It is commonly assumed that the activation of a protein kinase is synonymous with the phosphorylation of its substrates. This assumption has been applied to many kinase assays that rely on the detection of activated kinases with phosphospecific antibodies or with surrogate substrates rather than physiological substrates. However, accumulating evidence suggests that the activation of a kinase does not equate to the phosphorylation of a physiological substrate. Recent studies of TBK1 provide a striking example of the uncoupling of protein kinase activation and substrate phosphorylation (30, 31). It is now well established that TBK1 is responsible for the phosphorylation of IRF3 in response to stimulation of several intracellular receptors that induce the production of type I IFNs, including TLR3, TLR4, RIG-I, and MDA5, as well as cytosolic DNA sensors that signal through STING. IRF3 is not activated in inflammatory pathways triggered by other TLRs, such as TLR2 and TLR5, or by receptors for tumor necrosis factor (TNF) or interleukin-1 (IL-1), all of which activate NF-κB. However, TLR ligands and IL-1β activate TBK1, which raises the question of why activated TBK1 does not lead to IRF3 phosphorylation (30, 31). The answer to this question may lie in the fact that signaling pathways that lead to IRF3 activation engage specific adaptor proteins, such as TRIF for TLR3 and TLR4, MAVS for RIG-I and MDA5, and STING for the DNA-sensing pathways.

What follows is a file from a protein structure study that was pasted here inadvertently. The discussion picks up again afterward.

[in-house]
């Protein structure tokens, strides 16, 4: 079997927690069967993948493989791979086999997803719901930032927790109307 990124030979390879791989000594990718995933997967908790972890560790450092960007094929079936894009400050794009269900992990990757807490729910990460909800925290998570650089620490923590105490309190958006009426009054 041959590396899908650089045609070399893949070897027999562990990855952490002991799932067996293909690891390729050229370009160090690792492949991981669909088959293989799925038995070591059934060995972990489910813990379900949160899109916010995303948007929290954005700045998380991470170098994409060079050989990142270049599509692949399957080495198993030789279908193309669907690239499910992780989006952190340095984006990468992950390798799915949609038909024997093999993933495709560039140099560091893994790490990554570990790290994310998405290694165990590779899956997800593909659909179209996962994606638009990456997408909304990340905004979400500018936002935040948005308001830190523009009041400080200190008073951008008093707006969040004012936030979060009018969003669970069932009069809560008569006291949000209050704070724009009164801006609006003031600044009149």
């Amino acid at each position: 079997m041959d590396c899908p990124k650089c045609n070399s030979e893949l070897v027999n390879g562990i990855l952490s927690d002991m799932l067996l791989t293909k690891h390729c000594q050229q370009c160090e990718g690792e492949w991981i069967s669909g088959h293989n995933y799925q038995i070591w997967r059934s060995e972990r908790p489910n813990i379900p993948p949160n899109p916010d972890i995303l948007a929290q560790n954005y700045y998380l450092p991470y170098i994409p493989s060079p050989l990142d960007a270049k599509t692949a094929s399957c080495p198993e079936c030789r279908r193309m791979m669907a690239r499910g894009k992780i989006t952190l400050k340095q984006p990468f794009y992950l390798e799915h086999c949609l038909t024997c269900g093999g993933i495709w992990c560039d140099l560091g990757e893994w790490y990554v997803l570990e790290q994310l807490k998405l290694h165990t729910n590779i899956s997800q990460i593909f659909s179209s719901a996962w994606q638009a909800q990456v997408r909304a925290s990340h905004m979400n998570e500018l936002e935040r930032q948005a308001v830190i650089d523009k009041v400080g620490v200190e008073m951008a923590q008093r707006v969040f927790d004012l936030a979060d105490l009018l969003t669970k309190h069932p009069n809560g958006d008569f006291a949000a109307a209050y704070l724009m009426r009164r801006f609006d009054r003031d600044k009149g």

Through in vitro reconstitution of STING-dependent IRF3 activation, we obtained evidence that may explain why IRF3 is activated in only a subset of pathways that stimulate TBK1. We found that STING bound to both TBK1 and IRF3 and that this binding was mediated through a short C-terminal fragment of STING (Fig. 6). We identified two residues, Ser366 and Leu374, at the C terminus of STING that were dispensable for TBK1 binding and activation but were required for IRF3 binding and phosphorylation. These results indicate that STING not only mediates TBK1 activation but also specifies IRF3 for phosphorylation by TBK1. Although IL-1 and TNF can also stimulate TBK1, these ligands do not activate STING; hence, they do not result in IRF3 phosphorylation. It will be interesting to determine whether other adaptors, such as MAVS and TRIF, also activate IRF3 through the dual mechanism of stimulating the catalytic activity of TBK1 and specifying the phosphorylation of IRF3 by TBK1.